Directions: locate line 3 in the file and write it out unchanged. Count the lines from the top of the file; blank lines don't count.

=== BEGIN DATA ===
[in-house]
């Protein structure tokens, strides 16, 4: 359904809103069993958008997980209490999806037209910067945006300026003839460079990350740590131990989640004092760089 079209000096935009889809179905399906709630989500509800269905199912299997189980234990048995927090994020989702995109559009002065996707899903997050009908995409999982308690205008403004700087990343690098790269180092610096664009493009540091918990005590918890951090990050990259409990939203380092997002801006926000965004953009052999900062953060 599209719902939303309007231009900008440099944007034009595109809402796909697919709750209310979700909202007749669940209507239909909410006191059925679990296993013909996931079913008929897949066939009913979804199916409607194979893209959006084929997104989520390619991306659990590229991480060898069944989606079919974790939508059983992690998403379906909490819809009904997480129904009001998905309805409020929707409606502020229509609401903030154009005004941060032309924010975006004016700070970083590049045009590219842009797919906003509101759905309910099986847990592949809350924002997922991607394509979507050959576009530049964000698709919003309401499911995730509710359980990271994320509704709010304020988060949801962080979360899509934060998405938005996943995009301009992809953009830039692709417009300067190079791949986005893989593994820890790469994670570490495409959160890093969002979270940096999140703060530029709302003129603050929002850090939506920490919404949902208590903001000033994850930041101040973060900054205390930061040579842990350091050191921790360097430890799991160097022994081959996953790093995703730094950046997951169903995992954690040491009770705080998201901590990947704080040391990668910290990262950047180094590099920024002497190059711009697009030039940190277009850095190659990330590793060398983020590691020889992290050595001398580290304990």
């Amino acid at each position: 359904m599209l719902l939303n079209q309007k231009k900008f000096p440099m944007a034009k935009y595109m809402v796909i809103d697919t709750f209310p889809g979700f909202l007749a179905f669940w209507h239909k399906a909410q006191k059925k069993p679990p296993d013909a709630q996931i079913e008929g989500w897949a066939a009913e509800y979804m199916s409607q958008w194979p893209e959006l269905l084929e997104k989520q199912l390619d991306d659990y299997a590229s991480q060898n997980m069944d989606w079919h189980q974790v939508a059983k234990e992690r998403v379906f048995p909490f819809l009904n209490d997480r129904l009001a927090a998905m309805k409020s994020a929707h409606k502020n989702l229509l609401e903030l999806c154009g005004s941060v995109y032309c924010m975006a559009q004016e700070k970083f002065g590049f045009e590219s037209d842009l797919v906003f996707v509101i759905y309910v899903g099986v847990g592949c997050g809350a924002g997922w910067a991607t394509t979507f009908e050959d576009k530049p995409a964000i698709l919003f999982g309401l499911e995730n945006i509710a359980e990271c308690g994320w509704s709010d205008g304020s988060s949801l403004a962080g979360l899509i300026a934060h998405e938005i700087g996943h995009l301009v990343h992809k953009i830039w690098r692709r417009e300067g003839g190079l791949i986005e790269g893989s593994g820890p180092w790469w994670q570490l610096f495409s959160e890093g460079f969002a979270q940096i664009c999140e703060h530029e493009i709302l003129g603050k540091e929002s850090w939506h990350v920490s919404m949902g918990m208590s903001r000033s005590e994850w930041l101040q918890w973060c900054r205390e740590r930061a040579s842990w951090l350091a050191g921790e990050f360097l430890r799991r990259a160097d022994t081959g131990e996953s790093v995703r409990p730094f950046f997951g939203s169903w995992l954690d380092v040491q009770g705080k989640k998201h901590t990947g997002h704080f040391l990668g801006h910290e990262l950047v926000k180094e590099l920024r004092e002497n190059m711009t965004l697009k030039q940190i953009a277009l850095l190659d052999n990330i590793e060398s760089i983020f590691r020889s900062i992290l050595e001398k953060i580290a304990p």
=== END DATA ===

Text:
């Amino acid at each position: 359904m599209l719902l939303n079209q309007k231009k900008f000096p440099m944007a034009k935009y595109m809402v796909i809103d697919t709750f209310p889809g979700f909202l007749a179905f669940w209507h239909k399906a909410q006191k059925k069993p679990p296993d013909a709630q996931i079913e008929g989500w897949a066939a009913e509800y979804m199916s409607q958008w194979p893209e959006l269905l084929e997104k989520q199912l390619d991306d659990y299997a590229s991480q060898n997980m069944d989606w079919h189980q974790v939508a059983k234990e992690r998403v379906f048995p909490f819809l009904n209490d997480r129904l009001a927090a998905m309805k409020s994020a929707h409606k502020n989702l229509l609401e903030l999806c154009g005004s941060v995109y032309c924010m975006a559009q004016e700070k970083f002065g590049f045009e590219s037209d842009l797919v906003f996707v509101i759905y309910v899903g099986v847990g592949c997050g809350a924002g997922w910067a991607t394509t979507f009908e050959d576009k530049p995409a964000i698709l919003f999982g309401l499911e995730n945006i509710a359980e990271c308690g994320w509704s709010d205008g304020s988060s949801l403004a962080g979360l899509i300026a934060h998405e938005i700087g996943h995009l301009v990343h992809k953009i830039w690098r692709r417009e300067g003839g190079l791949i986005e790269g893989s593994g820890p180092w790469w994670q570490l610096f495409s959160e890093g460079f969002a979270q940096i664009c999140e703060h530029e493009i709302l003129g603050k540091e929002s850090w939506h990350v920490s919404m949902g918990m208590s903001r000033s005590e994850w930041l101040q918890w973060c900054r205390e740590r930061a040579s842990w951090l350091a050191g921790e990050f360097l430890r799991r990259a160097d022994t081959g131990e996953s790093v995703r409990p730094f950046f997951g939203s169903w995992l954690d380092v040491q009770g705080k989640k998201h901590t990947g997002h704080f040391l990668g801006h910290e990262l950047v926000k180094e590099l920024r004092e002497n190059m711009t965004l697009k030039q940190i953009a277009l850095l190659d052999n990330i590793e060398s760089i983020f590691r020889s900062i992290l050595e001398k953060i580290a304990p």